the morning short acting insulin takes care of breakfast the morning long acting insulin takes care of lunch the evening short acting insulin takes care of the evening meal the evening long acting insulin takes care of overnight insulin needs

2. Multiple daily injections of short or fast acting insulin with one or two separate injections of intermediate or long acting insulin This type of regimen is termed as 'intensive' or 'flexible' insulin therapy. Short or fast acting insulin is given before meals and long acting insulin is given at bedtime. Although a lunchtime injection is usually required, the use of a pen injector can make it a quick and easy task. This insulin regimen is much more flexible especially for mealtimes. It can easily accustom according to the body's natural needs, by providing constant supply. This regimen work as follows:

the short or fast acting insulin takes care of meals the long acting insulin takes care of background insulin needs
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There are many things which can affect how the insulin is absorbed from the injection site into the bloodstream. It includes: Mode of administration Selecting the 'right' dose and timing Selecting a suitable insulin preparation (typically on 'speed of onset and duration of action' grounds) Adjusting dosage and timing to fit food intake timing, amounts, and types Adjusting dosage and timing in accordance with exercise undertaken Adjusting dosage, type and timing according to other conditions like stress, illness etc The dosage is non-physiological in that a subcutaneous bolus dose of insulin alone is administered instead of combination of insulin It is dangerous in case of mistake (Hypoglycemia or Hyperglycemia) Once open insulin may be preserved for 30 days at temperature less than 86 F.

Good control of blood glucose levels is always important for your health. Proper insulin supervision will help you to take control of your diabetes. It will also help you to fit the diabetes into your life rather than trying to fit your life around the diabetes. Insulin is classified according to how long it is effective in the body. There are five different types of insulins ranging from short to long acting. Some insulins are clear in appearance, while others are cloudy. Diabetics need varying amounts of both short and long acting insulin as everyone is different and will respond differently to the insulin they take. Lets see the classification of different types of insulin Rapid onset-fast acting insulin: It is fast acting so starts working within one to 20 minutes. It is clear in appearance and its peak time is about one hour later and lasts for three to five hours. When you inject rapid onset-fast acting type of insulin, you must eat immediately after you inject. The two rapid onset-fast acting insulin types currently available are:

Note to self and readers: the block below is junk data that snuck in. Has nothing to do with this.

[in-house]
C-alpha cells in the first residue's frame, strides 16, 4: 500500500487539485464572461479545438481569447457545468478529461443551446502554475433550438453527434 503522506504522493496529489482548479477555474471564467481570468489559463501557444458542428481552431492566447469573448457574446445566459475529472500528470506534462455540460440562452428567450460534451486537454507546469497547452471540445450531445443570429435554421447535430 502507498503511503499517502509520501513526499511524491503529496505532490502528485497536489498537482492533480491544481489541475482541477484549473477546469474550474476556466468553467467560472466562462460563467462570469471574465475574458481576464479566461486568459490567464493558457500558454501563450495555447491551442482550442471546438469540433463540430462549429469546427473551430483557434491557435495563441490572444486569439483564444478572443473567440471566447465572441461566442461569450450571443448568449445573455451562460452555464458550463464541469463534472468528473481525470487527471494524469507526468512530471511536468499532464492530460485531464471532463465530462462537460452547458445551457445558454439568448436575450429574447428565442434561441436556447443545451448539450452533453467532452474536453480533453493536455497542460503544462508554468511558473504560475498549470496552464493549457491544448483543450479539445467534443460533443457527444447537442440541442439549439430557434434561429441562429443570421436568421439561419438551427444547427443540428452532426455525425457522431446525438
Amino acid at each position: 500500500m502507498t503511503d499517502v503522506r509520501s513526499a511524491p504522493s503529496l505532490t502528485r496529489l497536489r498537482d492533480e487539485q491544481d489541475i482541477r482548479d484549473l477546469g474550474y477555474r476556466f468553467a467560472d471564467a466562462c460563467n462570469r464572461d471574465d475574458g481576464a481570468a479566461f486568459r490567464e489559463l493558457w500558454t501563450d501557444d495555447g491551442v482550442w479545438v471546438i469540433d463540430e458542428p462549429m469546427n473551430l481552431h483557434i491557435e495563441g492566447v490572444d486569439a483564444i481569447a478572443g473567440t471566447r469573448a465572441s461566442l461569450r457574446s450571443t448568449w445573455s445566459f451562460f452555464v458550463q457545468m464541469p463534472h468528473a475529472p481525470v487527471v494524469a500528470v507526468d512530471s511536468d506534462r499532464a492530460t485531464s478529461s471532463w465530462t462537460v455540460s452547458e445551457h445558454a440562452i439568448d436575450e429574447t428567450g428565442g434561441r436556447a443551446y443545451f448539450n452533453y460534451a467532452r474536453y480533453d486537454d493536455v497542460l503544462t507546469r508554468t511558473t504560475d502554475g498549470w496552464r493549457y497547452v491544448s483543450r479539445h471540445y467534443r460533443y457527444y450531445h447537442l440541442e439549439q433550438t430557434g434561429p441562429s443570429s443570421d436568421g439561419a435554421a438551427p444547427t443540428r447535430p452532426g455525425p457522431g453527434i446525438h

Novo Rapid (Insulin Aspart) Humalog (Lispro)

Short acting insulin: It looks clear and begins to lower blood glucose levels within 30 minutes, so you need to take your injection half an hour before eating. Short acting insulin has peak effect of four hours and works for about six hours. Short acting insulin types, currently available include:

Actrapid Humulin Hypurin Neutral (bovine - highly purified beef insulin)

Intermediate acting insulin:- Intermediate acting insulin looks cloudy. They have either protamine or zinc added to delay their action. This insulin starts to show its effect about 90
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minutes after you inject, peak at 4 to 12 hours and lasts for 16 to 24hours. Intermediate acting insulins presently available with protamine:

Protaphane Humulin NPH Hypurin Isophane (bovine)

Mixed insulin: Mixed insulin is cloudy in appearance. It is a combination of either a rapid onsetfast acting or a short acting insulin and intermediate acting insulin. Advantage of it is that, two types of insulin can be given in one injection. When it shows 30/70 then it means 30% of short acting is mixed with 70%of intermediate acting insulin. Note: - Roll or shake well the vial of insulin in order to mixed them evenly. The mixed insulins currently available include:

NovoMix30 Humalog Mix 25 Mixtard 30/70 Mixtard 20/80

Long acting insulin: There are two kinds of long acting insulin available in market, both with clear appearance. Lantus (Glargine) - It has no peak period as it works constantly when released into your bloodstream at a relatively constant rate. (full 24 hours) Levemir (Detemir) - It has a relatively flat action, can last up to 24 hours and may be given once or twice during the day.

Modes of administration Unlike many medicines, insulin cannot be taken orally at the present time. Like nearly all other